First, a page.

Awareness of mental health issues is on the uptick in the US and worldwide. In July 2022, the US government rolled out 998, a new mental health crisis hotline similar to 911, with the goal of addressing the continual uptick in mental illnesses faced by Americans. Mental Health America reported that 5.4 million individuals completed a mental health screening in 2021, an increase of almost 500 percent from the number who completed a screening in 2019. The pressures resulting from the COVID-19 outbreak have certainly exacerbated what was already a rising concern.
As our society continues to face more issues around mental health—anxiety, depression, mood disorders, bipolar disorders, and many other identified types of mental health issues—questions swirl around how to most effectively address this surge. More specifically, who can help these individuals? The expansion of psychiatric-mental health nurse practitioner specialties in MSN and DNP programs reflects an increasing need for trained professionals.
The role of psychiatric mental health nurse practitioners (PMHNPs) has grown in importance recently, thanks to their ability to assess, diagnose, and treat patients with appropriate therapies and medications. While these healthcare professionals’ responsibilities and level of autonomy differ from psychiatrists and psychologists, they stand to play a vital role in addressing mental health conditions in the coming years.
So, what does a psychiatric mental health nurse practitioner do? This article explores that question and also addresses:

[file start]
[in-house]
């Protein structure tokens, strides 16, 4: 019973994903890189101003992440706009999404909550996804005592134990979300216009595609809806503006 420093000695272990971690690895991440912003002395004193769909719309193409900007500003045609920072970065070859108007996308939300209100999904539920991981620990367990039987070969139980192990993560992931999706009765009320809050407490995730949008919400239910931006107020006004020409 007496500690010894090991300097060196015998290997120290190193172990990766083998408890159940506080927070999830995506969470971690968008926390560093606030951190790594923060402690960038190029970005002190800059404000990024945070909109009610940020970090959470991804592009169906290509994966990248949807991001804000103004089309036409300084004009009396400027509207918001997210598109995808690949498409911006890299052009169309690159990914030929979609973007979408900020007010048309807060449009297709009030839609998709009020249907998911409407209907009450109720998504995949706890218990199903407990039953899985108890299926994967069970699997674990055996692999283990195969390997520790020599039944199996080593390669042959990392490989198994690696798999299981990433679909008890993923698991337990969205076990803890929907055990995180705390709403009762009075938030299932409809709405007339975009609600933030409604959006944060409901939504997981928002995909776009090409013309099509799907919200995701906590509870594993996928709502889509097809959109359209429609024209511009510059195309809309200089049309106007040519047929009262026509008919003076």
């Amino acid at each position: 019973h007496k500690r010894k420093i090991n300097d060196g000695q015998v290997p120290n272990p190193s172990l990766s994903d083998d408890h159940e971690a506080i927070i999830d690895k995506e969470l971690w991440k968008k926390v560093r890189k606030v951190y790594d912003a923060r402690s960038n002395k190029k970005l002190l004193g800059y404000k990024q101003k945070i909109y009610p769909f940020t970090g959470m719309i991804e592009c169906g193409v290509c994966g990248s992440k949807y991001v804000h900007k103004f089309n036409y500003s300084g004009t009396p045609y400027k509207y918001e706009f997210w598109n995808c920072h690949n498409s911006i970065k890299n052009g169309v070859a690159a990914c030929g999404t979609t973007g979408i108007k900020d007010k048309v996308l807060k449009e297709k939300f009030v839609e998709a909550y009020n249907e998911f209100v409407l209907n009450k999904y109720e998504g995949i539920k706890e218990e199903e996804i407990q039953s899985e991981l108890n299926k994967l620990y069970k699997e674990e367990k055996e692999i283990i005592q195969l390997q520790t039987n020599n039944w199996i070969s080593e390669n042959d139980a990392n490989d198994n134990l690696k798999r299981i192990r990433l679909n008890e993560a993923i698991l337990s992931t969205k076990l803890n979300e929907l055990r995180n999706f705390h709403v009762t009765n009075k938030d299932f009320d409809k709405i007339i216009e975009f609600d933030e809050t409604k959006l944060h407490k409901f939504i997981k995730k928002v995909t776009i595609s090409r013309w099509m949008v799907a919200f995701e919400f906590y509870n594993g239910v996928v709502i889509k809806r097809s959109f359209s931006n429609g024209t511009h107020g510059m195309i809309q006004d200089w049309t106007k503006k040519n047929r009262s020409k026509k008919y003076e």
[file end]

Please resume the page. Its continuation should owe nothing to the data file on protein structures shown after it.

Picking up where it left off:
Psychiatric mental nealth nurse practitioners function as advanced practice RNs; they play pivotal roles in supporting patients with mental health illnesses and diseases. They perform many of the same jobs as psychiatrists and can enjoy rewarding careers helping others.
Responsibilities laid on these professionals include providing mental health services across the lifespan, supporting those with substance abuse issues, creating treatment plans, and meeting patients’ mental health needs as they arise.
Unlike psychologists or therapists who provide counseling services, PMHNPs focus on the assessment, diagnosis, and treatment of various mental health issues with therapies and medications. While they may refer patients to counseling professionals, they do not directly provide these services.
PMHNPs work in a variety of healthcare settings, including both inpatient and outpatient facilities. Professionals who support those with substance use disorders may work in detoxification facilities or addiction treatment and recovery centers; those interested in helping patients with depression and anxiety may provide services via a physician’s office or mental healthcare organization.
When thinking about where you want to work after completing all PMHNP educational and licensure requirements, learn which states allow nurse practitioners to practice independently. The American Association of Nurse Practitioners provides an interactive map of state practice environments, including those with full, reduced, or restricted practice requirements.
While PMHNPs living in a full practice state can provide mental health services outside the supervision of a physician, those in restricted states cannot. In reduced practice states, limitations can vary in terms of autonomy, making it important to review practice and licensure laws carefully. Currently, 27 states allow for full practice – in addition to Guam and the Northern Mariana Islands.